Teaching through adversity: ISU education major realizes his dream

December 14, 2009

CLAYTON, Ind. - Dreams do come true. Just ask Indiana State University student J.D. Miller.

Miller, an elementary and special education major from Clayton, is terminally ill with a form of non-Hodgkin's lymphoma. All he ever wanted was to get his degree from Indiana State and become a teacher.

"I always knew I wanted to teach. I would play 'school' as a young child with my family and friends. It was confirmed in middle and high School during my job shadowing and cadet teaching experiences."

But in February 2008, Miller's life as a normal college student changed forever, when he was diagnosed with cancer.

While battling cancer, Miller realized he had two families - his biological family and a large, adoptive family of Sycamores.

"Over the past two years, I have been surrounded by my ISU family through the hard times and the good times," he said. "I could always count on my Indiana State friends, faculty, and staff."

Both families saw him through remission, his relapse in October 2008 and his stem cell transplant in March 2009. Miller remained hopeful about his recovery following his transplant and was taking classes via distance education from Indiana State when he received a setback. Doctors informed him the cancer was back and this time it was terminal. He was given weeks to live.

He wasn't aware of it yet, but Miller's dream of getting his degree and becoming an educator were about to come true.

Faculty members from the Bayh College of Education, including dean Brad Balch, visited Miller in October. But this was more than a social call. The group came bearing gifts - a cap and gown donated by Barnes & Noble Bookstore, a blue leather portfolio and a surprise.

That morning, in the living room of his parent's home and surrounded by educators in traditional academic regalia, Balch awarded Miller and honorary bachelor's degree in education. After receiving his diploma and turning his tassel, Miller and his family were presented a large framed diploma, provided by the Office of the President and Provost and the Registrar's Office.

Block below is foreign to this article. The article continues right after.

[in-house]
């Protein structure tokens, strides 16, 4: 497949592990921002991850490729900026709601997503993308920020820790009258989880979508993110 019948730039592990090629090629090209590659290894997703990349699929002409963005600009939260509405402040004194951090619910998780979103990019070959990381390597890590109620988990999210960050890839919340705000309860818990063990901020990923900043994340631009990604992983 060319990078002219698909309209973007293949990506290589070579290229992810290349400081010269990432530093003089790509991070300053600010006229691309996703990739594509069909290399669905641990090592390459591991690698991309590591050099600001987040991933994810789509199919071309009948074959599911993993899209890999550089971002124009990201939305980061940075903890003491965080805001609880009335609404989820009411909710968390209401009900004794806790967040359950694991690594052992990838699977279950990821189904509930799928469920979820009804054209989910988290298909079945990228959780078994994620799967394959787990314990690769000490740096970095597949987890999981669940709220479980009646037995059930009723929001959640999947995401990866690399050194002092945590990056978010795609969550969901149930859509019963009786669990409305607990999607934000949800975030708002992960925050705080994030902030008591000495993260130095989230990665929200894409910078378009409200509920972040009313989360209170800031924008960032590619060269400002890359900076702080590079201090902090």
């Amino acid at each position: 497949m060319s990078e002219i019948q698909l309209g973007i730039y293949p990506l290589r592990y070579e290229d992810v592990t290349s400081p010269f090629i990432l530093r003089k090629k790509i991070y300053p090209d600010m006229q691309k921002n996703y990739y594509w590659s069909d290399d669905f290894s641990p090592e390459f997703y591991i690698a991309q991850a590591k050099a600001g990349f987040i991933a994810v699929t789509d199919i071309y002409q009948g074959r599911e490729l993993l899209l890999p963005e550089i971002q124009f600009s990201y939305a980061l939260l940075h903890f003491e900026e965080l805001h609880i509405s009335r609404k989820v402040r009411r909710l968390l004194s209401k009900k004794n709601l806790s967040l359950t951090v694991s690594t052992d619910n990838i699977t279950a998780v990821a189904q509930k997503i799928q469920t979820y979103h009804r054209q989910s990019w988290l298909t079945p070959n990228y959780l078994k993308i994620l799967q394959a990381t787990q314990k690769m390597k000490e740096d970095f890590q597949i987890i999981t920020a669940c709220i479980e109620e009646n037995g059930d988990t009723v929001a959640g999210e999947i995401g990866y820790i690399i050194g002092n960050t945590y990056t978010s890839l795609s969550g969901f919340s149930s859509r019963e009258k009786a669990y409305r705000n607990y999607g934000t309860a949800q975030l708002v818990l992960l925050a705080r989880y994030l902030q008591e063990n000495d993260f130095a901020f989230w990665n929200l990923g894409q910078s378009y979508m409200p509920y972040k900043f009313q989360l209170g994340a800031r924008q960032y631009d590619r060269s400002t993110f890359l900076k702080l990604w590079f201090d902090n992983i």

"Indiana State wanted to ensure J.D. knew what a valued member of the student body he is," Balch said. "We are proud to consider him an alumnus."

"A complete professional educator can easily demonstrate the "head, hand, and heart" of teaching," Balch added. "J.D. regularly demonstrated the knowledge, skills, and passion required of great teachers. He has inspired many!"

"I am excited to be an Indiana State alumnus," Miller said at the ceremony's conclusion. "This means so much to me."

His alma mater also established a scholarship honoring Miller for his contributions in education.

The J. D. Miller Leadership in Education Scholarship will be presented to an education junior or senior, nominated by the faculty, who has established themselves as a leader in education while at Indiana State.

"It is truly humbling to know I shall have an impact the lives of future ISU educators," Miller said.

Miller was active in the ISU chapter of the Indiana Student Education Association, Lutheran Campus Ministries and worked as a resident assistant in Rhoads Hall. He is current state president of the Indiana Student Education Association and a student program representative on the National Education Association board of directors.